Roy Jones, Jr. prepares for final competitive fight in Pensacola
Roy Jones, Jr’s fight on February 8th, at the Pensacola Bay Center, has taken on all the emotion of a fond farewell. And there was a flicker of that emotion when Channel 3 Sports visited Jones’s training camp on his farm in North Escambia County.
By now, it’s an old ritual. Roy Jones, arriving at the gym, preparing for his next fight. But next Thursday’s fight at the Pensacola Bay Center will be the 75th and final bout of his storied competitive career. Roy’s next birthday will be his 50th. It’s time.
"I've been training so much, and doing it for so many years, once you start trying to get ready for it and your body starts trying to fail you, you know it's starting to get time for you to start letting it go,” Jones explained.
He will fight 30-year old Scott Sigmon (30-11-1) at the Bay Center. Roy’s career is concluding where it began nearly 30 years ago, when the sport’s royalty, including former heavyweight champions Larry Holmes and Ken Norton, and the classy lightweight champion, Alexis Arguello, came to Pensacola to see the then-20-year old phenom’s pro debut in May of 1989.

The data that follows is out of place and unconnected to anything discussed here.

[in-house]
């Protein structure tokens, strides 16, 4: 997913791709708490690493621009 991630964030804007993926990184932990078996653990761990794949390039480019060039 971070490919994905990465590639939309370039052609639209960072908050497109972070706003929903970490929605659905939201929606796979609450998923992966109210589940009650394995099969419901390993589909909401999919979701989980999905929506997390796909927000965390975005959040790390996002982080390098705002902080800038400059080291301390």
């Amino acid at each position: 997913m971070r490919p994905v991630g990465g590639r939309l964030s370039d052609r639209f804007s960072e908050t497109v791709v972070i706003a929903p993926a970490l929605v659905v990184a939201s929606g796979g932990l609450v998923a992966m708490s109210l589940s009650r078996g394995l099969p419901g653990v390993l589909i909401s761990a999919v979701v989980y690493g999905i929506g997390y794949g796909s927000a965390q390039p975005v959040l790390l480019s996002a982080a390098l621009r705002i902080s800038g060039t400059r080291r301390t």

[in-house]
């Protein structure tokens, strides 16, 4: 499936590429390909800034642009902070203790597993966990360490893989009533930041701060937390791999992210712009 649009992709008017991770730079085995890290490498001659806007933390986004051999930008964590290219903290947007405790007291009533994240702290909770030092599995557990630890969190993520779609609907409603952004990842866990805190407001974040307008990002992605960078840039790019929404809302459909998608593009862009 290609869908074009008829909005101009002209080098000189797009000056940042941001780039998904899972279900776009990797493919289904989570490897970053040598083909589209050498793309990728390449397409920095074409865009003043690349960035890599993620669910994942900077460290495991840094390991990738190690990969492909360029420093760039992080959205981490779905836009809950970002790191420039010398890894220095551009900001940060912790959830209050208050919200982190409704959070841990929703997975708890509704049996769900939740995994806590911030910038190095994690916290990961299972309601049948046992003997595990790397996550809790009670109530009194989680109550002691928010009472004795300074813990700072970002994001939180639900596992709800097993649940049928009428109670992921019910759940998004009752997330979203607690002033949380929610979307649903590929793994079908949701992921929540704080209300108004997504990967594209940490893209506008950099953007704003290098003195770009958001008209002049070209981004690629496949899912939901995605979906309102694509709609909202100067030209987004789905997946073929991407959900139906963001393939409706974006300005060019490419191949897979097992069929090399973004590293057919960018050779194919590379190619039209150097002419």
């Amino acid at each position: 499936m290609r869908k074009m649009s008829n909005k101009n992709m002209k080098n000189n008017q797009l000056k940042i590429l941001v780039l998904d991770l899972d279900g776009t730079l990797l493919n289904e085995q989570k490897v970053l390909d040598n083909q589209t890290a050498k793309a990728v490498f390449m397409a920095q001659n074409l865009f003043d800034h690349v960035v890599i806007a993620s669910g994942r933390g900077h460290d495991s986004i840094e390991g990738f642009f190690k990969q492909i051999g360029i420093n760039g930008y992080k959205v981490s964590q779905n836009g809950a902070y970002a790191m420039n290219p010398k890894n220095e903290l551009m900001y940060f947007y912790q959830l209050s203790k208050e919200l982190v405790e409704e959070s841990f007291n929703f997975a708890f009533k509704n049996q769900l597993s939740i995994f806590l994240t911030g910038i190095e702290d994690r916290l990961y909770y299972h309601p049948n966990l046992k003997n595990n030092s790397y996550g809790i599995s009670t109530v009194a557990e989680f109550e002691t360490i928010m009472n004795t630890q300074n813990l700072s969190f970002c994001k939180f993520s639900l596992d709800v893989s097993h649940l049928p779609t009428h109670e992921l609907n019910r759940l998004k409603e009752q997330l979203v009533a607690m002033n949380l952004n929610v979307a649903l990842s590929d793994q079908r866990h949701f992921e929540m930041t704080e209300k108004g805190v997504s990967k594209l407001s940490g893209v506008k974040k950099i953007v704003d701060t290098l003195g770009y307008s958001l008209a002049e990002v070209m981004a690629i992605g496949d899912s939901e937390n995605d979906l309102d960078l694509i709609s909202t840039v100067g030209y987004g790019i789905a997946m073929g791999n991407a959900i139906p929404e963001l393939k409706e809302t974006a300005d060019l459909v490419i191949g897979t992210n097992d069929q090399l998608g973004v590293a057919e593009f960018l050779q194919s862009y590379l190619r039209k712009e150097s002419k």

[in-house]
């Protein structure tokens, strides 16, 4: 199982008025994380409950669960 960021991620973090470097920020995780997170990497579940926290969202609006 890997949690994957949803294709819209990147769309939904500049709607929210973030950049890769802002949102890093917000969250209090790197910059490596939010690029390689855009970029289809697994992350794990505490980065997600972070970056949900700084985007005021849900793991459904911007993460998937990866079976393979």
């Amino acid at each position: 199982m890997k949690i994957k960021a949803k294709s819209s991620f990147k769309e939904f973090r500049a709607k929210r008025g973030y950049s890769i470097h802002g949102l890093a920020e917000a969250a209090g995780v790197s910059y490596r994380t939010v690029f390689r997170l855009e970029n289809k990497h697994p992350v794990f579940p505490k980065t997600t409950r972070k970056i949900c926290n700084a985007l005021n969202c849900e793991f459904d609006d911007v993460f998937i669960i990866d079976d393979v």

Holmes had watched Jones dominate the 1988 Olympics, only to be robbed of the gold medal in an egregious judging controversy.
“I don't see no way that this man can miss,” Holmes said at the time.
“He can be as good as he wants to be,” was the assessment of Ken Norton, Sr., another legendary heavyweight champion, as he looked forward to Jones’s pro debut against Ricky Randall, a fight Jones would win in a TKO.
Jones was confident, but he had no idea all that the next three decades would have in store for him.
“I didn't expect that when I was talking to you as a young guy because I didn't know nothing about that,” Jones explained.
“I didn't ever expect to be fighting as a heavyweight, period, let alone for the heavyweight title. So it went far beyond my imagination and my thoughts.”
The Sigmon fight will be the 24th time Jones has fought in Pensacola. One more show for a hometown that he never left, and which never left him.
"I'm still worried about how I'm going to feel, walking to the ring because I'll be looking at it as the last time I'll be walking to the ring in Pensacola,” he mused. “And it probably will make me tear up. It makes me want to tear up, thinking about it. But, at the same time, there's a guy there in the ring, waiting to kill me if he has to to get a win.”
Inside his gym, surrounded by the trappings, the reminders, of a career unlike any other, and surrounded by the next generation of fighters who will make up his future in the sport, Roy Jones prepares to close the chapter after three remarkable decades. It will be an emotional night for the man within the ring and for thousands of fans without.